Tomb No. 51, Carrowmore, Co. Sligo, Ireland. Photo Göran Burenhult.

— The megalithic constructions have been enigmatic and they have been extensively debated and discussed in Archaeology. The social structure of the groups that erected them and used them has remained largely unknown,  says osteoarchaeologist Jan Storå of Stockholm University and senior author on the study.

— We now see how archaeogenetic research in addition to resolving the general demographic development through time also provides new insights into regional and local social structures and dynamics, says professor  Anders Götherström of Stockholm University and senior author on the study.

Neolithic lifeways dispersed from the Fertile Crescent and into Europe around 9000 Before the Common Era (BCE), reaching northwestern Europe around 5000 years later. Around 4500 BCE, a new phenomenon of constructing megalithic monuments for funerary practices, emerged along the West Atlantic coast and from around 3500 BCE they appear in Scandinavia. The international team analyzed the genomes from the human remains of 24 individuals from Megaliths on Ireland, in Scotland, the Baltic islands of Gotland, Sweden, among them the Ansarve site. The team compared the genomic data to the genetic variation of Stone Age groups and individuals from other parts of Europe dating to between 3,800 and 3,000 BCE. The individuals in the Megaliths were closely related to Neolithic farmer groups in northern and western Europe, but also to some groups in Iberia. Interestingly, they were less related to farmer groups in central Europe.

— The people buried in the Ansarve tomb had a different demographic history than contemporaneous individuals from hunter-gather-contexts on the island, says archaeogeneticist Magdalena Fraser of Uppsala University and co-first author.

The team found an overrepresentation of males in the Megalith tombs on the British Isles and paternal continuity through time, including the same Y-chromosome haplotypes reoccurring over and over again. The genetic data show close kin relationships among the individuals buried within the megaliths. For the Listhogil Tomb at the Carrowmore site and Tomb 1 at Primrose Grange, about 2km distance away from each other, we found a likely parent-offspring relation.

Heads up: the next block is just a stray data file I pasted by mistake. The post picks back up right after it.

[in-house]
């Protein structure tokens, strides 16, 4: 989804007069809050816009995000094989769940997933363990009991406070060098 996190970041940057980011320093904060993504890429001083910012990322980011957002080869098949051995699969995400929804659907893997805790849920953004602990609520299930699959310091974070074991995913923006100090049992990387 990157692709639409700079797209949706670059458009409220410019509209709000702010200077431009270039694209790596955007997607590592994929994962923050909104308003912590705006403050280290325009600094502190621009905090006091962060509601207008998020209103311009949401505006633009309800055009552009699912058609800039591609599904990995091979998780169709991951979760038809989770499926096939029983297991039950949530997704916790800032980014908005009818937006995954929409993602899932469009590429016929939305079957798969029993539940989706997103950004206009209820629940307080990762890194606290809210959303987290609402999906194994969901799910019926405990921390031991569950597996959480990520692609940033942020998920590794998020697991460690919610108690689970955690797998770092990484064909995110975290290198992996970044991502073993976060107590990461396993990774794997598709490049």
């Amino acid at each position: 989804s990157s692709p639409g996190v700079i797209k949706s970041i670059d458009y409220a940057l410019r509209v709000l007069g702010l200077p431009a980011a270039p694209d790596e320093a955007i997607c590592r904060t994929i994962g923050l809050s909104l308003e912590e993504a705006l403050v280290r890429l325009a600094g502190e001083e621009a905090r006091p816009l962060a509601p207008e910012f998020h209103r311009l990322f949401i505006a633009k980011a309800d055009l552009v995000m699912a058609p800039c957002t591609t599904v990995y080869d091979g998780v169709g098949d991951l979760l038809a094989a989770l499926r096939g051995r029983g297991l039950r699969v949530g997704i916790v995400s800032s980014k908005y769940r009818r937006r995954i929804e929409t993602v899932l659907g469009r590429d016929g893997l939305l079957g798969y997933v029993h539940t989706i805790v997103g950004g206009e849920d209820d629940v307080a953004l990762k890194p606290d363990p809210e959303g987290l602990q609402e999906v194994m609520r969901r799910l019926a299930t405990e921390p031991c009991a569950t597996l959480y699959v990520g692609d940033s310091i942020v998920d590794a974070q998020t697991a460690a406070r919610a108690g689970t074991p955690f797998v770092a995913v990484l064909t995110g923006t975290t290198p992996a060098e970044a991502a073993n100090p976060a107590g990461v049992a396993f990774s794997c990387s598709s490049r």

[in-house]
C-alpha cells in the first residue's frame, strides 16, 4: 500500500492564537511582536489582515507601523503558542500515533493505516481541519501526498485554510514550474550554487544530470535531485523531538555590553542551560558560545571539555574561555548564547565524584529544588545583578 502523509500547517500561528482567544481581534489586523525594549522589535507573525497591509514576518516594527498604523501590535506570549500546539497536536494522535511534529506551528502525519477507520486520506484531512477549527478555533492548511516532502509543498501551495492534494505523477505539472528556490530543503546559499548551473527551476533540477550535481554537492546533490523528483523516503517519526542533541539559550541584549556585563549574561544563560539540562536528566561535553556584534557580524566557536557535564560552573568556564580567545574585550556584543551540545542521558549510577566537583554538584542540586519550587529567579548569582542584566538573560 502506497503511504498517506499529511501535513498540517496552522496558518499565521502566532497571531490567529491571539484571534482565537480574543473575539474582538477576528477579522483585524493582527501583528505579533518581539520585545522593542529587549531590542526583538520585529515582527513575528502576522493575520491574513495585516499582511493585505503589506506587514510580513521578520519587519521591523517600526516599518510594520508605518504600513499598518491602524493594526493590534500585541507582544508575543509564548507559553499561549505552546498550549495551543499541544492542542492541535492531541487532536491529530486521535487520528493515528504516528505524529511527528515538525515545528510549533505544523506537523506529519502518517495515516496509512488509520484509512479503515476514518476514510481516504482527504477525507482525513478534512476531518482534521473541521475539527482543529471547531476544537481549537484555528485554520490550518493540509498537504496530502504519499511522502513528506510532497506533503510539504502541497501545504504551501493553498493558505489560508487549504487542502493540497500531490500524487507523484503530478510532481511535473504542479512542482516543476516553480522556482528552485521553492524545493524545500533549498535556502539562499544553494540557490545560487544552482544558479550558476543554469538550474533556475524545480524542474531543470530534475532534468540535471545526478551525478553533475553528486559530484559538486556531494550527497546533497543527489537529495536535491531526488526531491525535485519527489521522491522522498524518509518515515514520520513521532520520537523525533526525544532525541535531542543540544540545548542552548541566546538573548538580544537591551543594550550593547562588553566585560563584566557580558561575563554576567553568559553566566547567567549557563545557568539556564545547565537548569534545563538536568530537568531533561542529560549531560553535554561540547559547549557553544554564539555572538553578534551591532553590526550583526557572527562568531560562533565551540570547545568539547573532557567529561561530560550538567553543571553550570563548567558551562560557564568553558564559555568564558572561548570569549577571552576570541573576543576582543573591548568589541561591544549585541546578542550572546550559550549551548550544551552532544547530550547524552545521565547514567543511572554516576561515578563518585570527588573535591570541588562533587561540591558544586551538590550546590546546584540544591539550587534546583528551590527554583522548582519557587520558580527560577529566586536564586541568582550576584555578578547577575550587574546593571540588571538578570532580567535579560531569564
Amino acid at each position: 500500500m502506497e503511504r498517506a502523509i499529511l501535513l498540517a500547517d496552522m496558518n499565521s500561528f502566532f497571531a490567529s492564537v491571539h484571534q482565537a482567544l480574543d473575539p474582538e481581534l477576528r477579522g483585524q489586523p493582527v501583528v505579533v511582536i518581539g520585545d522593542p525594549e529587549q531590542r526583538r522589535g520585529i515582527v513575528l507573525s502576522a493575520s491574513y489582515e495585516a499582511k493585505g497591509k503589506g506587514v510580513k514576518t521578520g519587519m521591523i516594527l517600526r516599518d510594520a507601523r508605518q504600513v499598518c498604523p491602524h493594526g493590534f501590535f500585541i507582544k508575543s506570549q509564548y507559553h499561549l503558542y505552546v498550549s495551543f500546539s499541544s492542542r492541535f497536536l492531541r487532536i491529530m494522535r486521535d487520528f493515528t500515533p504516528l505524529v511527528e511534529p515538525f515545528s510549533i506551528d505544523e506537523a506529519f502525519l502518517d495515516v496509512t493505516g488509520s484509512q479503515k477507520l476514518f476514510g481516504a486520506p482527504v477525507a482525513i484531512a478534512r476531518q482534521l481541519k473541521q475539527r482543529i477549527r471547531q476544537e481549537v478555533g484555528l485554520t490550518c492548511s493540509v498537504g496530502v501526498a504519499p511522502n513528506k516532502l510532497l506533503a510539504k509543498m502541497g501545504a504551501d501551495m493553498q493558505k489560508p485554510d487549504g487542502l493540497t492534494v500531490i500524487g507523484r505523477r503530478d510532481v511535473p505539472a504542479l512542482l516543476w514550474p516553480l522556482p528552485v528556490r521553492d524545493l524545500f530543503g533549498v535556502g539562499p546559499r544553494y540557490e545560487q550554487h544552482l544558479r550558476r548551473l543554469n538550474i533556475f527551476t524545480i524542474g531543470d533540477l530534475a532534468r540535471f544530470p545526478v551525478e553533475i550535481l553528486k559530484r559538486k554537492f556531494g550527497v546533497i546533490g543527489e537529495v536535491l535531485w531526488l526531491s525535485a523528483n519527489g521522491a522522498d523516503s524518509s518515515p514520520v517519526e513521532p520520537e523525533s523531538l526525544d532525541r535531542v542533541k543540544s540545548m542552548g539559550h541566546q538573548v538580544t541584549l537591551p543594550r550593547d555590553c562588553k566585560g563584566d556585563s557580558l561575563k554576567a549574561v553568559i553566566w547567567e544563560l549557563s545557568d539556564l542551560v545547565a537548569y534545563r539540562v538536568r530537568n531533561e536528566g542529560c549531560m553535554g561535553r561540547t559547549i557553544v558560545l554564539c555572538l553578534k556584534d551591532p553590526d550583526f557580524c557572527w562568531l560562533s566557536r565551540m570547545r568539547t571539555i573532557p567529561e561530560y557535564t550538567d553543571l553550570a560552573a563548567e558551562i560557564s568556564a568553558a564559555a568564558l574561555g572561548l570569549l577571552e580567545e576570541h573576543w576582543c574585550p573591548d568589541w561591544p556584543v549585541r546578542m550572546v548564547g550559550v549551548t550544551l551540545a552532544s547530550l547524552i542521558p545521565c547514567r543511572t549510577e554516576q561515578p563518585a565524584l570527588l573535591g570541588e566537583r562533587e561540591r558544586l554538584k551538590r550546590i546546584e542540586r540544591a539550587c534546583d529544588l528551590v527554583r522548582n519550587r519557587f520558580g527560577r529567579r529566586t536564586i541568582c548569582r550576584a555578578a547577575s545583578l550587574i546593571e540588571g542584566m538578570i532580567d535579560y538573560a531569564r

— It appears as these Neolithic societies were tightly knit with very close kin relations across burial sites.”, says population-geneticist Federico Sanchez-Quinto, of Uppsala University and co-first author.

— However, female kindred members were not excluded from the Megalith burials as three of the six kinship relationships in these megaliths involved females, says archaeogeneticist Helena Malmström of Uppsala University and co-first author.

That we find distinct paternal lineages among the people in the megaliths, an overrepresentation of males in some tombs, and the clear kindred relationships point to towards the individuals being part of a patrilineal segment of the society rather than representing a random sample from a larger Neolithic farmer community.

 — In this study, for the first time, the megalithic phenomenon and particularly the role of these constructions within the societies that built them, is investigated using archaeogenomic data, says population-geneticist Federico Sanchez-Quinto of Uppsala University and co-first author.

— The patterns that we observe could be unique to the Primrose, Carrowmore, and Ansarve burials, and future studies of other megaliths are needed to tell whether this is a general pattern for Megalith burials,  says osteoarchaeologist Jan Storå.

The study is part of the Atlas project, a multidisciplinary effort to understand Eurasian and Scandinavian prehistory and demographic history, funded by Riksbankens Jubileumsfond and Knut and Alice Wallenberg foundation.

The article “Megalithic tombs in western and northern Neolithic Europe were linked to a kindred society” is published in PNAS .


Contact Information

Jan Storå, Stockholm University (English, Swedish, Finnish)
Tel: +46 706 052 293, email:

Anders Götherström, Stockholm University (English, Swedish)
Tel: +46 8 164972, e-mail:

Federico Sanchez-Quinto (English, Spanish) or

Magdalena Fraser, Uppsala University (English, Spanish)

Helena Malmström (English, Spanish)
Tel: +46 18 4712600, +46 707 442444, e-mail: